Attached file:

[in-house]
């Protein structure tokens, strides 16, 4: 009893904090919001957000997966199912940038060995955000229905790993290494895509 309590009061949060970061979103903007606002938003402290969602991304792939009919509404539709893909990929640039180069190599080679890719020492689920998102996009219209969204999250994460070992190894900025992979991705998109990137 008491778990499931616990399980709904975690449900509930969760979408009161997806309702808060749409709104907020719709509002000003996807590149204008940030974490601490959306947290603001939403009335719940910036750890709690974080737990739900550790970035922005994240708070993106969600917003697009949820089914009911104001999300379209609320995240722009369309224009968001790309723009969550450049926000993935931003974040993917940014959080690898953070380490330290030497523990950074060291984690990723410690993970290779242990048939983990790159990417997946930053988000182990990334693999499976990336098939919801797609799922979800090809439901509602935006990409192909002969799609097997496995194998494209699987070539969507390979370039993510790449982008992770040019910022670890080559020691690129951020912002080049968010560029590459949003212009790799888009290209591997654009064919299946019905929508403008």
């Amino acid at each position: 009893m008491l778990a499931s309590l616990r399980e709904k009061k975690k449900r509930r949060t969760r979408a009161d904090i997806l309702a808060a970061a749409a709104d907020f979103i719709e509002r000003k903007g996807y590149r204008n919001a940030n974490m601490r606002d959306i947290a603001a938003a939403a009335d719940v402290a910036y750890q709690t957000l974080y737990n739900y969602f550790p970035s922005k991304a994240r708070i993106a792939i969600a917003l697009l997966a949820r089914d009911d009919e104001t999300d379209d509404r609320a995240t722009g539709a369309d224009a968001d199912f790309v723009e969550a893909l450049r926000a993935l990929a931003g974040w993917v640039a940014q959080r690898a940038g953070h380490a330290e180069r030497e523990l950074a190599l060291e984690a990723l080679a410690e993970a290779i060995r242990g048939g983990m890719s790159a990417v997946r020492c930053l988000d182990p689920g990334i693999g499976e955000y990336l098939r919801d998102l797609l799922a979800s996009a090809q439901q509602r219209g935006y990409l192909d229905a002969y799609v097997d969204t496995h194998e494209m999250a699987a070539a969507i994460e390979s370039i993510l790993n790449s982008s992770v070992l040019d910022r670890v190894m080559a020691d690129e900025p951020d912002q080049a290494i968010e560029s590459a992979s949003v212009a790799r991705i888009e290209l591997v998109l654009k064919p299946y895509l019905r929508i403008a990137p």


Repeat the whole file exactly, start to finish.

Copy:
[in-house]
């Protein structure tokens, strides 16, 4: 009893904090919001957000997966199912940038060995955000229905790993290494895509 309590009061949060970061979103903007606002938003402290969602991304792939009919509404539709893909990929640039180069190599080679890719020492689920998102996009219209969204999250994460070992190894900025992979991705998109990137 008491778990499931616990399980709904975690449900509930969760979408009161997806309702808060749409709104907020719709509002000003996807590149204008940030974490601490959306947290603001939403009335719940910036750890709690974080737990739900550790970035922005994240708070993106969600917003697009949820089914009911104001999300379209609320995240722009369309224009968001790309723009969550450049926000993935931003974040993917940014959080690898953070380490330290030497523990950074060291984690990723410690993970290779242990048939983990790159990417997946930053988000182990990334693999499976990336098939919801797609799922979800090809439901509602935006990409192909002969799609097997496995194998494209699987070539969507390979370039993510790449982008992770040019910022670890080559020691690129951020912002080049968010560029590459949003212009790799888009290209591997654009064919299946019905929508403008």
């Amino acid at each position: 009893m008491l778990a499931s309590l616990r399980e709904k009061k975690k449900r509930r949060t969760r979408a009161d904090i997806l309702a808060a970061a749409a709104d907020f979103i719709e509002r000003k903007g996807y590149r204008n919001a940030n974490m601490r606002d959306i947290a603001a938003a939403a009335d719940v402290a910036y750890q709690t957000l974080y737990n739900y969602f550790p970035s922005k991304a994240r708070i993106a792939i969600a917003l697009l997966a949820r089914d009911d009919e104001t999300d379209d509404r609320a995240t722009g539709a369309d224009a968001d199912f790309v723009e969550a893909l450049r926000a993935l990929a931003g974040w993917v640039a940014q959080r690898a940038g953070h380490a330290e180069r030497e523990l950074a190599l060291e984690a990723l080679a410690e993970a290779i060995r242990g048939g983990m890719s790159a990417v997946r020492c930053l988000d182990p689920g990334i693999g499976e955000y990336l098939r919801d998102l797609l799922a979800s996009a090809q439901q509602r219209g935006y990409l192909d229905a002969y799609v097997d969204t496995h194998e494209m999250a699987a070539a969507i994460e390979s370039i993510l790993n790449s982008s992770v070992l040019d910022r670890v190894m080559a020691d690129e900025p951020d912002q080049a290494i968010e560029s590459a992979s949003v212009a790799r991705i888009e290209l591997v998109l654009k064919p299946y895509l019905r929508i403008a990137p």